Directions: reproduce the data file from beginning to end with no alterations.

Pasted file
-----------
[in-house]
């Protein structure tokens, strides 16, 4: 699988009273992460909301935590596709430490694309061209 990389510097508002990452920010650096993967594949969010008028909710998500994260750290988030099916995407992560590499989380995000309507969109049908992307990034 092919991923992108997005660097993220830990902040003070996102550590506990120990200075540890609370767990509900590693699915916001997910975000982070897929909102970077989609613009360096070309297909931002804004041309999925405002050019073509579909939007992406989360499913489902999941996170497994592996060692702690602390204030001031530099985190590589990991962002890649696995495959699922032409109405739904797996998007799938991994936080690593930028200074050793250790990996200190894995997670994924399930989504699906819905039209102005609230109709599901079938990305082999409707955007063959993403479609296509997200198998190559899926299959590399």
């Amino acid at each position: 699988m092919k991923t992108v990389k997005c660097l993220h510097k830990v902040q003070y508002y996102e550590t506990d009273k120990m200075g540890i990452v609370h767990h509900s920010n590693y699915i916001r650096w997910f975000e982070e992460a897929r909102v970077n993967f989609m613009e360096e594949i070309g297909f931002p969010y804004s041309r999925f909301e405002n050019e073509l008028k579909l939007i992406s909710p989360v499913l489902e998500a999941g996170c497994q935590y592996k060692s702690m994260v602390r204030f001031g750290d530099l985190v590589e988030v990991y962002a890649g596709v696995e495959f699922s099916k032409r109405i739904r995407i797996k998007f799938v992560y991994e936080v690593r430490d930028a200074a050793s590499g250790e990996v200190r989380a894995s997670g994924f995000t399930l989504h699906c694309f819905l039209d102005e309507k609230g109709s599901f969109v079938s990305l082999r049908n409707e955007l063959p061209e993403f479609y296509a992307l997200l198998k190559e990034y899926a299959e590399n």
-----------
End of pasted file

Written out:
[in-house]
């Protein structure tokens, strides 16, 4: 699988009273992460909301935590596709430490694309061209 990389510097508002990452920010650096993967594949969010008028909710998500994260750290988030099916995407992560590499989380995000309507969109049908992307990034 092919991923992108997005660097993220830990902040003070996102550590506990120990200075540890609370767990509900590693699915916001997910975000982070897929909102970077989609613009360096070309297909931002804004041309999925405002050019073509579909939007992406989360499913489902999941996170497994592996060692702690602390204030001031530099985190590589990991962002890649696995495959699922032409109405739904797996998007799938991994936080690593930028200074050793250790990996200190894995997670994924399930989504699906819905039209102005609230109709599901079938990305082999409707955007063959993403479609296509997200198998190559899926299959590399």
């Amino acid at each position: 699988m092919k991923t992108v990389k997005c660097l993220h510097k830990v902040q003070y508002y996102e550590t506990d009273k120990m200075g540890i990452v609370h767990h509900s920010n590693y699915i916001r650096w997910f975000e982070e992460a897929r909102v970077n993967f989609m613009e360096e594949i070309g297909f931002p969010y804004s041309r999925f909301e405002n050019e073509l008028k579909l939007i992406s909710p989360v499913l489902e998500a999941g996170c497994q935590y592996k060692s702690m994260v602390r204030f001031g750290d530099l985190v590589e988030v990991y962002a890649g596709v696995e495959f699922s099916k032409r109405i739904r995407i797996k998007f799938v992560y991994e936080v690593r430490d930028a200074a050793s590499g250790e990996v200190r989380a894995s997670g994924f995000t399930l989504h699906c694309f819905l039209d102005e309507k609230g109709s599901f969109v079938s990305l082999r049908n409707e955007l063959p061209e993403f479609y296509a992307l997200l198998k190559e990034y899926a299959e590399n």